Joe Besant has taken a shining to life in the men's game despite still being aged just 17, and is using his developing skill set when called upon back with the under-18s at Bournemouth.
The teenage 'keeper has spent the start of the current season on loan at Blackfield & Langley in the Wessex League Premier Division, where he's able to make the most of working with manager Fawzi Saadi, a former player and coach with the Cherries.
Besant spoke to afcb.co.uk about the adjustment he's made in his game during his first loan spell away from the club and how it's helping to improve him as a goalkeeper.
"It's been good to get a consistent run of games, it gives you a different sort of challenge to under-18s football playing in the real world almost in men's football," he said.
"Having Fawzi there as well, with all his experience at Bournemouth, it's good to keep the philosophy.
"I'm training day-in, day-out with Bournemouth and then going to Blackfield for games, that means I still have the same ideas of how to play, which is good.
"It's a very different style of play, we try to play out at Blackfield because of Fawzi's influence, but the other teams have different types of players with different statures and often try and go direct.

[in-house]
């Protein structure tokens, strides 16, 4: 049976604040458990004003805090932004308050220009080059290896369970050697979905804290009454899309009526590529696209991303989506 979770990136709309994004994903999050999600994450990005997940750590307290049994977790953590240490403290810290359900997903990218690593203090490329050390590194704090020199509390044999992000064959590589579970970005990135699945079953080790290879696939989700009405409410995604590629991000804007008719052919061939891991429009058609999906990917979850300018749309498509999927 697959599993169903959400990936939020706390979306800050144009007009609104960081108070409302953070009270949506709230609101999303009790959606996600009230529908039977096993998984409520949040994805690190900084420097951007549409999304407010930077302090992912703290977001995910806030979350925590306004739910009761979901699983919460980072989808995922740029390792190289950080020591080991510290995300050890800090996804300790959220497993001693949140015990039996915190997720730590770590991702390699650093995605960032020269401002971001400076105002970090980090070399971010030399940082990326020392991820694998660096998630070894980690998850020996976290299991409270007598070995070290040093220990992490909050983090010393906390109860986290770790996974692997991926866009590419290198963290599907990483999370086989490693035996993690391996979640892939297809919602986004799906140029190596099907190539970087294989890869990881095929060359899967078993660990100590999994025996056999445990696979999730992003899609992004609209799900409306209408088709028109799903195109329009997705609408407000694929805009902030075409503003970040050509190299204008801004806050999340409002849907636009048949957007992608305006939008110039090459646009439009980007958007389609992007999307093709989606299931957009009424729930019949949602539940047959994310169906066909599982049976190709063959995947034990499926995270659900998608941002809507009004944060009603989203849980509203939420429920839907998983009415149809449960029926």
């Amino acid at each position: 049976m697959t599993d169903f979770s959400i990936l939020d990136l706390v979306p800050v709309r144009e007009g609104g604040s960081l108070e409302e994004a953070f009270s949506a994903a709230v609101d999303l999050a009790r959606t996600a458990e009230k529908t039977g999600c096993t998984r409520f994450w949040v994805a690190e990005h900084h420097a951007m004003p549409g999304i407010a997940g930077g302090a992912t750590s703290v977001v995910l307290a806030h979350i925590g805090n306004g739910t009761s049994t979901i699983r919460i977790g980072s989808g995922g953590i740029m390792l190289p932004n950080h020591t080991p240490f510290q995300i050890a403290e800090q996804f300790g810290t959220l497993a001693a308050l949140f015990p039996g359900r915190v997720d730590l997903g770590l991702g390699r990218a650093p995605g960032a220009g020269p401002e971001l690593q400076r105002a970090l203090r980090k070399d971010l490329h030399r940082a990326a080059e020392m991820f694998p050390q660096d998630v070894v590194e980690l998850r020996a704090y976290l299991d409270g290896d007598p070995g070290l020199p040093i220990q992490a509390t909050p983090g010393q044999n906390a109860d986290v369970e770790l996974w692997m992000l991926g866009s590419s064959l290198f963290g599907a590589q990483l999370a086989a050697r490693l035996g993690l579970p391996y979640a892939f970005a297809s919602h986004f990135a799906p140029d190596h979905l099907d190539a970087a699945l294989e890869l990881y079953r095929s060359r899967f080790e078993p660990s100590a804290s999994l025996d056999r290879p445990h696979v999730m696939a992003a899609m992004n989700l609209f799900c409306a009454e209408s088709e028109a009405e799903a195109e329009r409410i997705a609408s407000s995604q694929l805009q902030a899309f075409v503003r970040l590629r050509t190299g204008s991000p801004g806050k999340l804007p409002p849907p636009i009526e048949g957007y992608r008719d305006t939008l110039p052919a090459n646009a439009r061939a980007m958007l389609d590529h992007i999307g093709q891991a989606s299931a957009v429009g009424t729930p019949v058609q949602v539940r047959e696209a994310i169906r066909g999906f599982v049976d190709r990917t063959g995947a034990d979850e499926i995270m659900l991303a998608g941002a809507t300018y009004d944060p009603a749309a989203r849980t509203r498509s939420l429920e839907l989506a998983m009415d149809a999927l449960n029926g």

"Sometimes, especially on the pitches we play on, even if you're trying to play football you still have to go in behind and play long.
"That means as a 'keeper in non-league I have to be ready to sweep up because so many balls come in and sometimes the defenders might not be able to deal with everything, so I have to be mentally quick enough to help them out.
"Learning different things in the men's game has helped me back playing with the under-18s. I feel I was a bit more of a leader out there because you can't really hide in men's football, people will pick you off if you do that. I try to lead and come for crosses like in the men's game."
With an increasing number of coaches to work with and progress his abilities, Besant is trying to show a larger number of people his goalkeeping skills, as well as enjoying having outsiders at his matches to run the rule over him.
"Having different coaches is really good," he said. "When I first went in I didn't know exactly what it was going to be like, I knew a couple of people but wanted to make an impression straight away.
"It's also good to have supporters pay to come and watch you, people you don't know, that adds an extra challenge at times.
"With people never having seen you before and not knowing about you it's a good opportunity to show what you can do."